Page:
Retirement and college savings plans
In preparing for future expenses related to their children, parents often consider putting saving for retirement on hold, in particular when it comes to saving for their children’s education. The decision may be well-intentioned but can put your own financial health in retirement at risk. When you put retirement savings on the backburner, you those years of tax-deferred growth in your retirement funds. Ideally, it is best to save for both goals simultaneously. But if that is not possible, it is best to prioritize retirement savings, because while there are many ways to obtain financial aid for college, those options do not exist for retirement.

If you have sufficient funds to start saving for your child’s college, begin as early as you can. According to a College Board report, the average annual tuition cost in 2024 at a four-year public college eclipsed $11,000 for in-state students and nearly $42,000 for a four-year private college. There are additional costs to consider such as room and board, books and supplies, and transportation. That can add up to a total cost for a four-year public college education of over $100,000 and well over $200,000 for a private college. While that may seem daunting, it is important to remember that you have roughly 18 years before that beautiful baby will start incurring those expenses. Opening a targeted investment account early allows you to take advantage of compounded interest. While investing includes risk, and no guarantee of return of principal, compounding interest can allow for a small monthly contribution to the account to grow substantially over those 18 years.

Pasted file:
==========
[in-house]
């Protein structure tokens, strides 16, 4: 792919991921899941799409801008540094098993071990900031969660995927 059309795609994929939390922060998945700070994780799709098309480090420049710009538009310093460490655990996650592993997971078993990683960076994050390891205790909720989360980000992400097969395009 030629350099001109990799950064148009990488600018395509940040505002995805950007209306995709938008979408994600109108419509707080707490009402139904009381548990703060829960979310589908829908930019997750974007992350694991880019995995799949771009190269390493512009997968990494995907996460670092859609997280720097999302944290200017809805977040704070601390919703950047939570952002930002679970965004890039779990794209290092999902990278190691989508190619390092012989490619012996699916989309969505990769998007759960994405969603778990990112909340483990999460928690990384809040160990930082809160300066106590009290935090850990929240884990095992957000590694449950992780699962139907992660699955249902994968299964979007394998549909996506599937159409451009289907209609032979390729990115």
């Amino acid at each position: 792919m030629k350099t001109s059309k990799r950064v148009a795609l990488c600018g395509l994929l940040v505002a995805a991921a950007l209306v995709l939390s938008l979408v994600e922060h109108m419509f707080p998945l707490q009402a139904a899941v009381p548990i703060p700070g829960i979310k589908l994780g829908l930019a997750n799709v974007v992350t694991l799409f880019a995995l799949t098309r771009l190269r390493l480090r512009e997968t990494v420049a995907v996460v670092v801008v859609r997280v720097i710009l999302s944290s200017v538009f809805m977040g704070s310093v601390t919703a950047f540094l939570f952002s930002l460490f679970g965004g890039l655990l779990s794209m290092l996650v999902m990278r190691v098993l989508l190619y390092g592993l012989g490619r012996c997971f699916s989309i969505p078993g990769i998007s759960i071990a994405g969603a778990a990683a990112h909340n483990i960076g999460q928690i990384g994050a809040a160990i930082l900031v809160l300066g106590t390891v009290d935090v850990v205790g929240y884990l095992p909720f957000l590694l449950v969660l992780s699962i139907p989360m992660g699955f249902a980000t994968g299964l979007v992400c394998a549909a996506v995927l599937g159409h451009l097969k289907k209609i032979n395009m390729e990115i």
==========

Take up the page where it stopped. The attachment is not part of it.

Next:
There are many different strategies for saving for college in addition to investment accounts, such as pre-paid tuition and 529 plans. Keep in mind that risk tolerance and asset allocation should be determined by the number of years remaining until the child enters college. As that date draws closer, investable assets should shift to lower risk investments. The SECURE Act 2.0 is now in effect and gives owners of 529 plans greater flexibility. For example, if the funds are not used, they can ultimately be funneled back into Roth individual retirement accounts (IRAs) for you or your children. This is an extremely useful change from Secure Act 2.0 for dealing with leftover 529 plan funds.

Alleviating the stress
Proper planning can help alleviate the stress that accompanies the expenses that come with having children. With a game plan for the future and a sound investment strategy, you can free yourself up to enjoy more of those special moments in your child’s life. Before you know it, that newborn who was just learning to walk will be strutting across the graduation stage with a beaming smile and a wave to their number one supporters.

The information included in this document is for general, informational purposes only. It does not contain any investment advice and does not address any individual facts and circumstances. As such, it cannot be relied on as providing any investment advice. If you would like investment advice regarding your specific facts and circumstances, please contact a qualified financial advisor.